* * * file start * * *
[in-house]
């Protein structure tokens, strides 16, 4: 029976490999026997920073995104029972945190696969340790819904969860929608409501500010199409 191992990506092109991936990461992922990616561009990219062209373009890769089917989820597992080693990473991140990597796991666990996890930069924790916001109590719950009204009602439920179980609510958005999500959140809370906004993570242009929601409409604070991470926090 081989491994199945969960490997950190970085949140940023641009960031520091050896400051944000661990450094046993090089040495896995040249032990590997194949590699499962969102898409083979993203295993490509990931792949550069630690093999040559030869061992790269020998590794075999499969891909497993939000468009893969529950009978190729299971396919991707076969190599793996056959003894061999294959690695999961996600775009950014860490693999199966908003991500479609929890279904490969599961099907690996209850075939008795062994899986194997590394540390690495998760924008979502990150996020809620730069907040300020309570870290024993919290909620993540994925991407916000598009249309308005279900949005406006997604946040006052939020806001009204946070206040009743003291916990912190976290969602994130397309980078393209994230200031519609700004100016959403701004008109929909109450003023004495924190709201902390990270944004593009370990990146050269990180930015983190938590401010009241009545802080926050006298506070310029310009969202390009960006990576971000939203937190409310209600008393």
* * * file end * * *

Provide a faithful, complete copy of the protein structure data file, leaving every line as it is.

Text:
[in-house]
């Protein structure tokens, strides 16, 4: 029976490999026997920073995104029972945190696969340790819904969860929608409501500010199409 191992990506092109991936990461992922990616561009990219062209373009890769089917989820597992080693990473991140990597796991666990996890930069924790916001109590719950009204009602439920179980609510958005999500959140809370906004993570242009929601409409604070991470926090 081989491994199945969960490997950190970085949140940023641009960031520091050896400051944000661990450094046993090089040495896995040249032990590997194949590699499962969102898409083979993203295993490509990931792949550069630690093999040559030869061992790269020998590794075999499969891909497993939000468009893969529950009978190729299971396919991707076969190599793996056959003894061999294959690695999961996600775009950014860490693999199966908003991500479609929890279904490969599961099907690996209850075939008795062994899986194997590394540390690495998760924008979502990150996020809620730069907040300020309570870290024993919290909620993540994925991407916000598009249309308005279900949005406006997604946040006052939020806001009204946070206040009743003291916990912190976290969602994130397309980078393209994230200031519609700004100016959403701004008109929909109450003023004495924190709201902390990270944004593009370990990146050269990180930015983190938590401010009241009545802080926050006298506070310029310009969202390009960006990576971000939203937190409310209600008393």